Zambia’s annual rate of inflation is expected to remain in double-digits this year owing to the hiked electricity tariffs and fuel pump prices, says FNB Zambia.
In a 2020 economic outlook released, Tuesday, FNB stated that inflation is expected to remain elevated in 2020 on account of higher electricity tariffs and fuel pump prices adjusted by the Energy Regulation Board (ERB) on December 27.
Inflation closed 2019 at 11.7 per cent compared to opening the year at 7.9 per cent, triggered by escalating food prices on the back of a second-successive drought and poor maize harvest.
Zambia Statistics Agency (ZSA) data reveals that Zambia’s annual rate of inflation of 11.7 per cent recorded last month peaked to an over three-year high since October, 2016, when inflation was 12.5 per cent before it dropped to close 2016 at 7.5 per cent.
The annual rate of inflation has sustained a rise far above the Bank of Zambia’s (BoZ) targeted corridor of 6-8 per cent, and closed the year in double-digit territory on the back of tightened monetary policy.
In addition to the BoZ’s hiked the Monetary Policy Rate (MPR) by 125 basis points to 11.50 per cent to arrest the escalating inflation, the Statutory Reserve Ratio (SRR) was also increased to nine per cent from five per cent, effective December 23, to stem kwacha volatility.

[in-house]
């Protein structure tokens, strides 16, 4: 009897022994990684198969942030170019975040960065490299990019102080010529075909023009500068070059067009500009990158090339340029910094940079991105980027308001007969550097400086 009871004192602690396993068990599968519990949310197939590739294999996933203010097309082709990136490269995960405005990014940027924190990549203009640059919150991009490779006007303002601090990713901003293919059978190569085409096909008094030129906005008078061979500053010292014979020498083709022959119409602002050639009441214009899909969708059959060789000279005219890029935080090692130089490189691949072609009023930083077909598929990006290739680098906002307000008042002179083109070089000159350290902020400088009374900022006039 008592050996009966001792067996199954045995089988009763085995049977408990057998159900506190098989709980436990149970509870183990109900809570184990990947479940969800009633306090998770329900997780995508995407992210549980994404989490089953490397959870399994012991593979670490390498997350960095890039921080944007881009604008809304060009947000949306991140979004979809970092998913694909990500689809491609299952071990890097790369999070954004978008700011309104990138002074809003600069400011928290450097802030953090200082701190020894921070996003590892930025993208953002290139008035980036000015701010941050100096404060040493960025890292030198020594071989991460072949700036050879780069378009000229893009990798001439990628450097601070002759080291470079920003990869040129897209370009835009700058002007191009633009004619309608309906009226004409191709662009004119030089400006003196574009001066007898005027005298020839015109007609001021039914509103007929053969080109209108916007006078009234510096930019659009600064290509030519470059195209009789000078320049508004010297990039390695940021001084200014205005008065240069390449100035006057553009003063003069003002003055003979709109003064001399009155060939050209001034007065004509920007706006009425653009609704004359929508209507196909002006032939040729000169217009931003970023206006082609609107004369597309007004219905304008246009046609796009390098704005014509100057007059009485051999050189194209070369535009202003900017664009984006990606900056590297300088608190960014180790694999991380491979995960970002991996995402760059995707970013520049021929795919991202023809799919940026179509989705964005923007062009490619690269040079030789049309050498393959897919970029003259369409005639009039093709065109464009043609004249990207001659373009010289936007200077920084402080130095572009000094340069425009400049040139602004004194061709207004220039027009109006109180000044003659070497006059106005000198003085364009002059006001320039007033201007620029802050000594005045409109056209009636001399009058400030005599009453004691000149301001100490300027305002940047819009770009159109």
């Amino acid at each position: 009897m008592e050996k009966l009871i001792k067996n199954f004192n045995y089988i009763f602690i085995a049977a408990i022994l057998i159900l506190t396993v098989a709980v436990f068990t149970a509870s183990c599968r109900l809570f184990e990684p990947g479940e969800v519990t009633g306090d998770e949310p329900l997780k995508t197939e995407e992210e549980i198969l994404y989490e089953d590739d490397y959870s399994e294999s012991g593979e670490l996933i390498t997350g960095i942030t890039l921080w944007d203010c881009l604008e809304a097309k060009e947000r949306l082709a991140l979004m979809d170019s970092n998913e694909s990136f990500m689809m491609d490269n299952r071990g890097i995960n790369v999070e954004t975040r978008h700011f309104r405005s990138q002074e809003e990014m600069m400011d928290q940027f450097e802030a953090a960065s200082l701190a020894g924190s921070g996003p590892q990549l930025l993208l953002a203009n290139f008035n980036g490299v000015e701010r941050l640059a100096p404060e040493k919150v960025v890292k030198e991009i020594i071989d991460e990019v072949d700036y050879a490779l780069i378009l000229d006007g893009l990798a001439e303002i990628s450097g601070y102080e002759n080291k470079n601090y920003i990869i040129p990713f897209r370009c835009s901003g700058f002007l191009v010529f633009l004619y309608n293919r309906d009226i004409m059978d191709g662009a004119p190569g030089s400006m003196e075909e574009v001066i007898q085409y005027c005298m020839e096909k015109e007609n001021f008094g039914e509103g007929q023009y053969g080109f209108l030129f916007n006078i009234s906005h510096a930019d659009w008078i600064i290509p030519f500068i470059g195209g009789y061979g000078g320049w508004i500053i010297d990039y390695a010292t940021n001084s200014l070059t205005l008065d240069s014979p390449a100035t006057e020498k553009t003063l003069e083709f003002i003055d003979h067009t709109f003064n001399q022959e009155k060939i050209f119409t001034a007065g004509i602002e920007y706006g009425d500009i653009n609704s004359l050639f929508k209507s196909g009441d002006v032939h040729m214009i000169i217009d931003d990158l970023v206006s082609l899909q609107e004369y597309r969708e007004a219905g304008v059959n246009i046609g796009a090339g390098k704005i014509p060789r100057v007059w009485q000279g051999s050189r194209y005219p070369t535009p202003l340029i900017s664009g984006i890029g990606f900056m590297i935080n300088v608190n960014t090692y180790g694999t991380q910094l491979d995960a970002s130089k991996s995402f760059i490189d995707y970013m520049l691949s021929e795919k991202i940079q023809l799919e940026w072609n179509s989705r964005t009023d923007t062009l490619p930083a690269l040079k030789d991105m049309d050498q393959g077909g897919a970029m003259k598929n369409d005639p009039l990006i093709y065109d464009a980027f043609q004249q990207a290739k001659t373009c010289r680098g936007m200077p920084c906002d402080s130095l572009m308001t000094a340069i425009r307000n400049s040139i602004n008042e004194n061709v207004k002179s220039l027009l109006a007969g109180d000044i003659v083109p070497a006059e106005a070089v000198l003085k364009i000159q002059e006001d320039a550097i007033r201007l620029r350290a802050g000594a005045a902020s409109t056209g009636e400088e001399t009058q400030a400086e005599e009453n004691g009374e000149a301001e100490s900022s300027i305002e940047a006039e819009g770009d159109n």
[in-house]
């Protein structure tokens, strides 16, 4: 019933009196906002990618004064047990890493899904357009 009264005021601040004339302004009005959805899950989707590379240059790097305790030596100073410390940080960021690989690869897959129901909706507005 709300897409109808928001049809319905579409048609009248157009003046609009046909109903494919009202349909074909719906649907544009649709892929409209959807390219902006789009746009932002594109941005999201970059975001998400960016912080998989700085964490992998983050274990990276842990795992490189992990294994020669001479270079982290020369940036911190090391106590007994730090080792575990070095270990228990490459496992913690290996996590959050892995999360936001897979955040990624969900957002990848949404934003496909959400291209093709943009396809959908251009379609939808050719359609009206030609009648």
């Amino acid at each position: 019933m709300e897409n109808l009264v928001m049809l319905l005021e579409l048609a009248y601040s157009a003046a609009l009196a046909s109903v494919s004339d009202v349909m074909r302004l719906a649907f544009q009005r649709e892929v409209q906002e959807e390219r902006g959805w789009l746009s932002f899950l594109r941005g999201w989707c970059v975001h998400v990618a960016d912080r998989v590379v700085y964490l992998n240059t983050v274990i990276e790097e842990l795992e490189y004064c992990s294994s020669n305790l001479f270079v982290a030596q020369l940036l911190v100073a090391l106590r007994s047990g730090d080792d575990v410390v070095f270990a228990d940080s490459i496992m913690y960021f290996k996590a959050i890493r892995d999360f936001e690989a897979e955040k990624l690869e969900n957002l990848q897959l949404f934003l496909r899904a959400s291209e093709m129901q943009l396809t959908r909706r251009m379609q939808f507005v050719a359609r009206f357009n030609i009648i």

“The year 2019 has come to an end and it can only be described as the year of uncertainty. Inflation is projected to remain elevated in 2020 due to increase in electricity tariffs and hike in fuel prices. With inflation being elevated, the central bank is certainly poised to continue with monetary policy tightening to control inflation,” FNB stated.
“Our research team are forecasting a USD-ZMW rate of 15.13 and a ZAR-ZMW rate of 0.9761 by the end of 2020. Our research team is also forecasting a GDP growth of 2.6 per cent for 2020.”
FNB also forecast that copper prices on the international market, which closed the year at around US $6,200 per tonne, were likely to remain high as China and the United States continued to make progress on a trade deal.
“Copper price is more likely to remain high as China and the US try to nail phase 2 of a trade agreement,” stated FNB.
“Going into 2020, the major events and risks to look out for include; USA/China trade war; uncertainty around BREXIT; copper prices, which have since been slowly going up; El’Nino effect; external debt sustainability; increase of taxes and mining companies cutting some jobs; interest rates increase; kwacha depreciation; increase in inflation rate; electricity production, which is highly dependent on hydro might be affected by the El’Nino weather pattern; fiscal consolidation and Zambia accessing an IMF bailout package. Government plans to spend ZMW21.1bn (USD 1.5bn) servicing external debt in 2020; domestic debt service in 2020 will be ZMW12.6bn (USD 900m); dismantling of domestic arrears has been allocated ZMW2.3bn (USD 164m).”